Cherd of Doom

Sludge is the word.
Creature – Ex Cathedra Review

Creature – Ex Cathedra Review

“A mere six months ago I wrote a TYMHM piece on the second Creature album Contes Funèbres, noting that while that album had a black metal base and clear elements of 70s prog, it also contained an anachronistic theatricality, like a corpse-painted staging of Les Misérables. If Contes Funèbres was broadway, Ex Cathedra is opera.” Shock me, Amadeus.

Esoctrilihum – Eternity of Shaog Review

Esoctrilihum – Eternity of Shaog Review

“Anyone familiar with France’s one man black/death weirdo project Esoctrilihum knows that primary member Asthâghul is the kind of singularly driven musician who can’t help but vomit out an hour-plus album of eccentric, labyrinthine darkness every 12 months or less. While some in the underground metalverse have praised his output since day one, our own coverage has been a bit more tepid. Does fifth full-length Eternity of Shaog change that trend?” Elder Gods Drinking Crew.

Wailin Storms – Rattle Review

Wailin Storms – Rattle Review

“Five years ago, Madam X found Wailin Storms‘ debut full-length One Foot in the Flesh Grave to be a tasty treat, accurately calling it a mix between Danzig and 16 Horsepower. Their sound, which has changed little in the interim, is what you’d get if you conducted an experiment on band composition. Tell the bassist he’s playing in a doom outfit, tell the guitarist it’s psychobilly, tell the drummer to play post-hardcore, and let vocalist Justin Storms do exactly what it says on the tin. For an album that falls somewhere outside the usual bounds of metal, Rattle is all hot-blooded heaviness.” Weather the Storm.

Wake – Devouring Ruin Review

Wake – Devouring Ruin Review

“Finding catharsis in the midst of chaos is the name of the game these days. It’s why every tenth article in your COVID co-opted news avalanche feed is about a bunny who adopted stray kittens. It’s why last Saturday I watched a live stream of a drag queen disinfecting every surface in her kitchen while performing Queen‘s “I Want to Break Free.” As the world around us is brought to its knees by the weight of uncertainty, we instinctively seek out and appreciate these small pressure release valves. Bands who ply their trade in chaotic styles should pay attention. Chaos plus time equals background noise, but there are two options to keep an audience engaged. The first is brevity. This is why hardcore punk albums are traditionally 25-30 mins long. The second is the thoughtful placement of sonic perches to rest upon.” Choose wisely.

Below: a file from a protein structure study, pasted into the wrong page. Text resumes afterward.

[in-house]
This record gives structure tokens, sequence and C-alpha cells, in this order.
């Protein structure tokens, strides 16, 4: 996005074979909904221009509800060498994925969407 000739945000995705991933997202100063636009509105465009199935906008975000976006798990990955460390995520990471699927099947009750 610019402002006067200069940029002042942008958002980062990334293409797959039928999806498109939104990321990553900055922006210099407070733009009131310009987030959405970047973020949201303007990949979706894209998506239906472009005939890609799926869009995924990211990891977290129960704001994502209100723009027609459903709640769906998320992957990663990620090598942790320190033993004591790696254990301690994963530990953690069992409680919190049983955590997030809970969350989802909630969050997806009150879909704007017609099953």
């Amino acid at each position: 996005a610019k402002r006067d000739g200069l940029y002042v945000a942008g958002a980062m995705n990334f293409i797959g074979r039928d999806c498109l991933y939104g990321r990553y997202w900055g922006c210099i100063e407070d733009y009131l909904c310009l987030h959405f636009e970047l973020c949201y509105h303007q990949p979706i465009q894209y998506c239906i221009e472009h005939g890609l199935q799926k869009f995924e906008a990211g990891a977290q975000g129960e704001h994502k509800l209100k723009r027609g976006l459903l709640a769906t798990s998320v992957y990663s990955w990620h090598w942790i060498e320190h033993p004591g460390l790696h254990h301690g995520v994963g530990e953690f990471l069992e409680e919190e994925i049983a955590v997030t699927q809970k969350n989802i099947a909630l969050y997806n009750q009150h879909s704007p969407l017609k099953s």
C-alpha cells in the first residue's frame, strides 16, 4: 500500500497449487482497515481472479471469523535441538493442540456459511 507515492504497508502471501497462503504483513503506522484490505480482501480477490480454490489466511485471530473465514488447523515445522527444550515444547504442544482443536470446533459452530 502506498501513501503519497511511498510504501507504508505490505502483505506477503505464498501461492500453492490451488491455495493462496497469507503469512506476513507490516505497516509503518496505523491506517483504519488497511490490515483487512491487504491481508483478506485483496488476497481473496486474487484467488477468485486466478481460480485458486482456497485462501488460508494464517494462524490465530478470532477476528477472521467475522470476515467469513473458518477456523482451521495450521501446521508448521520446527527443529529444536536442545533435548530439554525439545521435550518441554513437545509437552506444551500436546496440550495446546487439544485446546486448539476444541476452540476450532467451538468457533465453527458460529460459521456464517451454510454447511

Lord Buffalo – Tohu Wa Bohu Review

Lord Buffalo – Tohu Wa Bohu Review

Tohu Wa Bohu, a Hebrew phrase found in Genesis describing the Earth as “formless and empty” before the creation of light, is the second album from this Texan quartet, and it’s chock full of earthy darkness. First track “Raziel” creaks into the world sounding like a lost track from Nick Cave and Warren EllisThe Proposition soundtrack crossed with Low Estate era 16 Horsepower.” Lost in Americana.

Caskets Open – Concrete Realms of Pain Review

Caskets Open – Concrete Realms of Pain Review

“Alright, stop me if you’ve heard this one. Strife, Saint Vitus and Glenn Danzig walk into a bar. Danzig orders an absinthe, Saint Vitus order beers and Strife order Shirley Temples. Bartender says, “You boys can stay, but the penguin has got to go.” Ahhh? Wait, did I mention the penguin in the setup? Let me start over. Strife, Saint V…or maybe it was Earth Crisis. Is it funnier if Earth Crisis, has a penguin?” These are the jokes, kids.

Ruin Lust – Choir of Babel Review

Ruin Lust – Choir of Babel Review

“The few times I’ve run reconnaissance to the front lines of war metal—sometimes called bestial black metal—it hasn’t exactly inspired me to take up arms. On paper, the bastard child of grindcore and raw black metal sounds like fun, but the unrelenting frenetic assault often turns tedious for this reviewer. I don’t mind dense music, but I like it smart, and that’s not really war metal’s MO. “Then why are you reviewing a war metal album?” the insolent reader may ask. I’ll tell you, though you deserve no such courtesy.” Towers of noise.

Kvaen – The Funeral Pyre Review

Kvaen – The Funeral Pyre Review

Kvaen is the solo project of Swedish musician Jakob Björnfot (The Duskfall), although he employs a number of guest musicians to flesh out his vision. With The Funeral Pyre, he joins acts like Sun of the Sleepless and Spectral Wound as artists who play throwback melodic black metal with such verve and venom that it sounds as fresh as when it first emerged from the primordial forests.” Higher, higher, feel the pyre!